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In Part 1 I briefly touched on the importance of having more than one source of income to increase security, this not necessarily being a passive income. Below are a few options you might want to look at.
Having more than one different job at a time.
In the present days of flexible employment and fluid careers (rather than the strict career ladder of the time of our parents) it is much easier to pursue multiple interests and passions.
You might love your job as a marketing executive but are also very fond of animals and love being outside. Could you work as a marketeer for 4 days a week and a dog walker for one?
What passions / hobbies do you have that could give you some income? You can start small and build up as you go. Starting in your spare time is a good way to 'test the waters', before you decide to ask for a 4-day week.
Pursuing more than one career over a course of a lifetime
Re-training and acquiring new skills is usually involved, which in turn makes a person more resilient to a downturn in a specific industry. An engineer becoming a teacher perhaps? I know of an IT consultant who decided a few years ago to pursue his passion for plants and opened a garden design business.
There are plenty of jobs that are obviously highly seasonal and some that are seasonal but it’s not obvious at first sight.
Traditionally when people are talking about seasonal work they have in mind agriculture in the summer, retail and hospitality in the run up to Christmas or holiday reps on the beach in the summer and on the slopes in the winter.
What are the not-so-obvious options? Is your job affected by seasonality? Is there a chance to negotiate with your employer to work let’s say 9 months a year in your ‘main’ job and then do something else for the other 3 months? Or if your finances are structured that way, take a time off for the 3 months?
Pension (or other passive income) topped up with part time work.
More and more people these days do not want to retire fully when the time comes but equally they don’t want to work full time either – for many this will be around the age 67. Is there a half-way house?
Can we access our pensions before the state retiring age, at a reduced rate and top it up with part time work? We’ll have time to enjoy ourselves while still healthy and keep contributing by working. This arrangement is good for our mental health too, especially if we enjoy what we do – it gives us a sense of usefulness, helps keep up our social connections and gives a structure to our week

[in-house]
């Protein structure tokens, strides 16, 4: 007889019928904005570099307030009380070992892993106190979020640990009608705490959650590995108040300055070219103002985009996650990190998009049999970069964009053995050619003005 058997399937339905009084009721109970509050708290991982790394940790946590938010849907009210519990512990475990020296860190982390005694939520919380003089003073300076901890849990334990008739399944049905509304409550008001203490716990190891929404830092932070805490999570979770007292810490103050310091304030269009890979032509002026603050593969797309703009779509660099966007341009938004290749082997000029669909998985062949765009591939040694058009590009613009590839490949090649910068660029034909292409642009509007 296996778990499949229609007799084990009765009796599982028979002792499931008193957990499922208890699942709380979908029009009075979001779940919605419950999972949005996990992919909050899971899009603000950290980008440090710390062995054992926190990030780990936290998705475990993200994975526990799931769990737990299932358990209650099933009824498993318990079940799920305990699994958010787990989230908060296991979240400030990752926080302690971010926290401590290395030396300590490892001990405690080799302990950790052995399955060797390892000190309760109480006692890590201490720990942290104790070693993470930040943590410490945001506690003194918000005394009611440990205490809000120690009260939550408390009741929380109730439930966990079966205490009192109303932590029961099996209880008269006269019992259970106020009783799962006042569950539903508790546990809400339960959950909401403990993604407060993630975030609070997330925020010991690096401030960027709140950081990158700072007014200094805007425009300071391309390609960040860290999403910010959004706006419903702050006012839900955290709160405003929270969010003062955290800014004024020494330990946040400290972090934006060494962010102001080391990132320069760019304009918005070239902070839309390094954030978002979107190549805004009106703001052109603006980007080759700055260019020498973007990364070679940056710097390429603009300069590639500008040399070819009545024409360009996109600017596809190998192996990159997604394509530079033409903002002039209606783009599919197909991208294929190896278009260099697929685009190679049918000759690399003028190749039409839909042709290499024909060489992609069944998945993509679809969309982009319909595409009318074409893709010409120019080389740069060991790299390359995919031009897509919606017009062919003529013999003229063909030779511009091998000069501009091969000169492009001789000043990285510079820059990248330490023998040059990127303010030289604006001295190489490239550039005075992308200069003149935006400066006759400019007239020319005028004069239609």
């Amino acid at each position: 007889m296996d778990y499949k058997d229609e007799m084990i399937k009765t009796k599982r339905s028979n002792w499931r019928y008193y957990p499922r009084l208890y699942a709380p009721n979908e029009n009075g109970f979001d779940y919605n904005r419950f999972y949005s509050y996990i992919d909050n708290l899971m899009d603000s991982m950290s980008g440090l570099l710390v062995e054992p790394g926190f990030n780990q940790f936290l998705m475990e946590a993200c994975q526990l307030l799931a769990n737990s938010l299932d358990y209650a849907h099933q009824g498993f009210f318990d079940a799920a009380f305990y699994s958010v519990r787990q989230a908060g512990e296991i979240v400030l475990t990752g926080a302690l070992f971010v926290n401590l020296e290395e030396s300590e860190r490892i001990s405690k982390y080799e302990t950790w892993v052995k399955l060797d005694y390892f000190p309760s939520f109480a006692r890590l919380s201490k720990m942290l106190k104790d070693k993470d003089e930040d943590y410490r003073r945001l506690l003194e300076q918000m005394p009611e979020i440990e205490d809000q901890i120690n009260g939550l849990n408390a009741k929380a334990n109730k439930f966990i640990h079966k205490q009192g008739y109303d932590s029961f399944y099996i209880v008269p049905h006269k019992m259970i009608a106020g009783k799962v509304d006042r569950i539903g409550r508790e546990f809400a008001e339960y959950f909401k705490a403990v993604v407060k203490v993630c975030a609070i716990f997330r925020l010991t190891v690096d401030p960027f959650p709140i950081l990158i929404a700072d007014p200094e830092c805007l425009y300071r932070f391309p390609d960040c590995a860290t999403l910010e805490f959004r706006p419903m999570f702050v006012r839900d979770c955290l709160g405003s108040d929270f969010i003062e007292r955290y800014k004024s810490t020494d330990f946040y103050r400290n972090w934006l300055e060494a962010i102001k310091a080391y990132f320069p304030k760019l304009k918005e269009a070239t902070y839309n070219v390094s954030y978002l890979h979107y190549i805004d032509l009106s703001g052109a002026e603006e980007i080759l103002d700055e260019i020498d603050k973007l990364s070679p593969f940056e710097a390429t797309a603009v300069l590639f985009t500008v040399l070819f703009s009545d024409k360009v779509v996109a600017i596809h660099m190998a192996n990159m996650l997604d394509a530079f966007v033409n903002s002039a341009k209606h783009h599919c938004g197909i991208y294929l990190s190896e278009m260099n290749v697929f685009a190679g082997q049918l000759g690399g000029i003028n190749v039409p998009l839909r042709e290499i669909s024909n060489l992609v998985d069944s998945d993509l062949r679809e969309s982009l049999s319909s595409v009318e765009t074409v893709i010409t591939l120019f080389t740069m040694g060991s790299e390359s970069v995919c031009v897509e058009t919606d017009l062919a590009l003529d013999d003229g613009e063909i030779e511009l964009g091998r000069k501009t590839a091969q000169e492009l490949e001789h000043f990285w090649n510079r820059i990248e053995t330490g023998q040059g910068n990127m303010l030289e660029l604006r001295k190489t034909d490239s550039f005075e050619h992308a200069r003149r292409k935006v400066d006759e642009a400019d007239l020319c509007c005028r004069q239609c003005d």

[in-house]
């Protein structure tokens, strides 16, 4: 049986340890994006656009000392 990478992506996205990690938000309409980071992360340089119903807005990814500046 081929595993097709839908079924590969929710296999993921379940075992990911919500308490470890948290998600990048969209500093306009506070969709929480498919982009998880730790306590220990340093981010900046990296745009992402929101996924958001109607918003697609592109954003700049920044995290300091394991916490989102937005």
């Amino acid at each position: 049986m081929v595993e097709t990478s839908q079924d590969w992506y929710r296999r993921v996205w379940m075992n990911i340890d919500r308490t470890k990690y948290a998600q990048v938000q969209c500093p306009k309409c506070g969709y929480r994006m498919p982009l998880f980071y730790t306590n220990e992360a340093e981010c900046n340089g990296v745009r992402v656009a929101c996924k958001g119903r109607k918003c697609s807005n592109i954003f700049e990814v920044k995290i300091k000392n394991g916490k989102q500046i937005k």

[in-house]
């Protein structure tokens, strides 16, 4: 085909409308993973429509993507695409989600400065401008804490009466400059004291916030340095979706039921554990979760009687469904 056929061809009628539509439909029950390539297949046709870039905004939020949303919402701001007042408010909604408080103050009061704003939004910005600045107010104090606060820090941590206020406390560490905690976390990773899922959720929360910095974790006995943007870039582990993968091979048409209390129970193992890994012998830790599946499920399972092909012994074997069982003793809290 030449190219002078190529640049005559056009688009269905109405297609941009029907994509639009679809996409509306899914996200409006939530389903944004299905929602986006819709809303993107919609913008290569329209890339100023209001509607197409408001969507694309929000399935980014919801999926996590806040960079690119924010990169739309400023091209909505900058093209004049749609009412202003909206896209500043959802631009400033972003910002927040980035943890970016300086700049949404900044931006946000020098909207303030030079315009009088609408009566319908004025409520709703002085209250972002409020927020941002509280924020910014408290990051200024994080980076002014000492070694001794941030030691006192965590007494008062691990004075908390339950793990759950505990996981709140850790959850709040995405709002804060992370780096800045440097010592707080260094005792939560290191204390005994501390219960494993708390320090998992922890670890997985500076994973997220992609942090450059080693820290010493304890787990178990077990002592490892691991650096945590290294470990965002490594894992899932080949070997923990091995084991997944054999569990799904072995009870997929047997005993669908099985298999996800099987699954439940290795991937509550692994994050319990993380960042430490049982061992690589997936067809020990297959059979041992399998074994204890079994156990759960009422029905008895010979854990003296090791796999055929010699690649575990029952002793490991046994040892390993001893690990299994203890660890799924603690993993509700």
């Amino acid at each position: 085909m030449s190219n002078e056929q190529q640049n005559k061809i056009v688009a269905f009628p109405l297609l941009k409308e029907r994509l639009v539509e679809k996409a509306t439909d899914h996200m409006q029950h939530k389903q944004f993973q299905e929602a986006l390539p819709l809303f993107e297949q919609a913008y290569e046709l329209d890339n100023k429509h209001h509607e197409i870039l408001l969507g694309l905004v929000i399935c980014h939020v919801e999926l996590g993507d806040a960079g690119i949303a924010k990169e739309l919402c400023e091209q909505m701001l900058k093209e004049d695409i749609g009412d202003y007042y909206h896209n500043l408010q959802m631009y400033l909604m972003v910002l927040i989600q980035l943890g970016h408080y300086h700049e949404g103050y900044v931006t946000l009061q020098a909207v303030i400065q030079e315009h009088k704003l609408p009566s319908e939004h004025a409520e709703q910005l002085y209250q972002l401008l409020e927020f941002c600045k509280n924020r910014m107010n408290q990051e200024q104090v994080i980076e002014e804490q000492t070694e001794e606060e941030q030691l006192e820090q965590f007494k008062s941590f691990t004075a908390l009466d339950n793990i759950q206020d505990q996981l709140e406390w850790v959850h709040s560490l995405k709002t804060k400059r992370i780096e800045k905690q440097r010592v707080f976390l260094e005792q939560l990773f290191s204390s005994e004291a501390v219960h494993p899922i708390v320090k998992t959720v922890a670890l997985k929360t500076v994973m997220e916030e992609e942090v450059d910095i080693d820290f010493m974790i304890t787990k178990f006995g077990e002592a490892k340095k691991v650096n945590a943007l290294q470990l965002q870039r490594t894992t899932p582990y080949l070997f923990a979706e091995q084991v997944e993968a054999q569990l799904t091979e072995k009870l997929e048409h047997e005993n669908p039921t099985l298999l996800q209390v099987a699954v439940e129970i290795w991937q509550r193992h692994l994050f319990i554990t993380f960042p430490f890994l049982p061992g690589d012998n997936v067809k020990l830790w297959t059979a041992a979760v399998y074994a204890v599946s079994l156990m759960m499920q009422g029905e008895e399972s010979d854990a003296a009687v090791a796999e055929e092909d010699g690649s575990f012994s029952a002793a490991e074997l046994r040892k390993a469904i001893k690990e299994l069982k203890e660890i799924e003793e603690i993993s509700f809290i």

Why do this?
The advantages are numerous:
What about the drawbacks?
A portfolio career is not for everyone. There are many points that need to be considered before you make big leaps:
Now that you’ve spent more time at home, away from a normal routine, are you thinking of modifying the way you earn money? There are as many possible combinations as there are people. The earlier you start thinking about this the more options you will have. I’m here to help you do just that. Contact me on email@example.com to book a free 30 min exploratory call.
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Personal finances – are you better or worse off right now?
It is safe to say that there are very few people whose finances have not been affected by COVID-19.
People that carried on working from home or where the employer topped up government payments may find themselves financially better off - by not going out, not commuting, not buying lunches...
On the other hand those that lost their jobs or who’s businesses were forced to shut are encountering losses and are likely to be worried about the future.
What about you? Where do you fall? Is this the first time in your life when you are saving money? Paying off the credit card bill? Or have your finances been squeezed to the point when you can’t sleep at night?... Do you even know?
Then there is another angle to explore. Some people (re)discovered that they like spending more time with their families, don’t miss the commute and are wondering if there is something they could do to bring more balance to their lives. Does this ring true with you too? How can you restructure your finances (income) so that you don’t have to go back to the office full time? And how to make your income more safe?
Regardless of which camp you’re in, the dependency on the one source of income may have taken you by surprise. What can be done now to improve the situation and make you more resilient in future?
More than one source.
When it comes to income protection, the established wisdom is diversification. This may sound complicated but it simply means ‘not all eggs in one basket’. Normally this term is used when talking about passive, investment income - the type that most of us aim for as we get older and move towards retirement. It will include income from pensions, royalties, rental property, stocks & shares. The term ‘passive’ describes how it works – you do nothing and still get paid.
However….. as a society we can’t live solely off passive income all at the same time. If we tried, nothing would be produced and nothing would be done. We’ll have money but nothing to buy and no-one to sell it to us. There has to be another way.
How about having a variety of ‘active’ income – income from more than one employment, from a hobby that you have turned into a small earner, from regular de-cluttering? With bits of passive income thrown in. What would your life look like?
As with many walks of life, the answer to the best combination will vary from one person to another. Someone’s ideal situation is another person’s hell. I will explore the various mixes of incomes in Part 2 of the series. In the meantime, if you have any questions or comments, drop me a line on firstname.lastname@example.org